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Buffett says Berkshire Hathaway likely to lose money on derivatives contracts

REUTERS , OMAHA, NEBRASKA

Warren Buffett, chairman of Berkshire Hathaway Inc, speaks during an interview at Berkshire’s annual shareholder meeting at the Qwest Center in Omaha, Nebraska, on Saturday.

PHOTO: BLOOMBERG

Warren Buffett acknowledged on Saturday that his Berkshire Hathaway Inc would probably lose money on some of the derivatives contracts that have prompted some to speculate that the world’s most famous investor has lost his touch.

At Berkshire’s annual shareholder meeting, Buffett offered a gloomy forecast for parts of the US economy and Berkshire itself, though he said massive federal efforts to stimulate activity could pay off at a possible cost of higher inflation.

“It has been a very extraordinary year,” Buffett said. “When the American public pulls back the way they have, the government does need to step in ... It is the right thing to do, but it won’t be a free ride.”

The meeting attracted a record 35,000 people to the Qwest Center in downtown Omaha to see the world’s second-richest person, often considered the world’s greatest investor.

But it had a decidedly more serious and somber tone from years past as many investors expressed worries about the economy, Berkshire’s investments, and how long the 78-year-old Buffett plans to stay on the job.

Buffett said housing prices have yet to stabilize broadly, that retailers may be under pressure for a “considerable period of time,” and that he would not buy most US newspaper companies “at any price.”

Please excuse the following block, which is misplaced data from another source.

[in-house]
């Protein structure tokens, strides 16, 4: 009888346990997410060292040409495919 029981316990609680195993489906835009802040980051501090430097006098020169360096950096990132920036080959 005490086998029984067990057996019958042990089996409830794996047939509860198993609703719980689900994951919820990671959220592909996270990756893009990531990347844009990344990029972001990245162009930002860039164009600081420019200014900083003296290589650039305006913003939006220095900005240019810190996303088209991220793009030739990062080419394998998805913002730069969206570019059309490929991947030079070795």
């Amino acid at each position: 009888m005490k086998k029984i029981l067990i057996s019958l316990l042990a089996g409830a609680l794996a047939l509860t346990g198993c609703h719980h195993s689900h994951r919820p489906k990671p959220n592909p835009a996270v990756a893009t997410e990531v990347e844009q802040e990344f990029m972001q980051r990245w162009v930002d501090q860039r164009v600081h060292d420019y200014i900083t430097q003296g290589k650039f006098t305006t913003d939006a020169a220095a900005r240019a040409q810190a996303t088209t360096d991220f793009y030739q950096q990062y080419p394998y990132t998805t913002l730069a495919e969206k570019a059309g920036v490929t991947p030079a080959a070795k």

He also said that in insurance, which comprises about half of Berkshire’s operations, the earnings power “was not as good last year as normal” and “won’t be as good this year.”

Buffett also said the four candidates to replace him as Berkshire’s chief investment officer failed to outperform the Standard & Poor’s 500 last year, but remained confident they could perform well over time. Berkshire still has three internal candidates to replace Buffett as chief executive.

Berkshire’s stock has fallen 39 percent since December 2007, and profit last year fell 62 percent from a year earlier. Buffett said he would not buy back Berkshire stock now, because its share price was not “demonstrably below” the company’s intrinsic value.

Buffett had transformed Berkshire since 1965 from a failing textile maker into a conglomerate with close to 80 businesses that sell such things as Geico car insurance, paint, ice cream and underwear. It also has tens of billions of dollars of investments.

Much of the worry about Berkshire has focused on Buffett’s use of derivatives in making long-term bets on the direction of stocks and junk bonds, and which have so far resulted in billions of dollars of paper losses.

While Buffett still expects the contracts tied to equity stock indexes to make money, he said “we have run into far more bankruptcies in the last year than is normal.”

He said he now expects the contracts tied to credit defaults will show a loss before investment income and perhaps after as well.

Buffett still distinguishes his derivatives from others such as credit default swaps, given that he collects billions of dollars of premiums upfront to invest and posts little collateral.

He called other derivatives “a danger to the system. There is no question about that.”

The more serious mood extended to the traditional movie made by Buffett’s daughter Susie, which dispensed with its usual humorous cartoon, though it showed Buffett attempting to teach Tiger Woods how to improve his golf game.

Buffett expressed confidence in Wells Fargo & Co, one of Berkshire’s biggest investments, saying it has “by far the best competitive position” of any large US bank.

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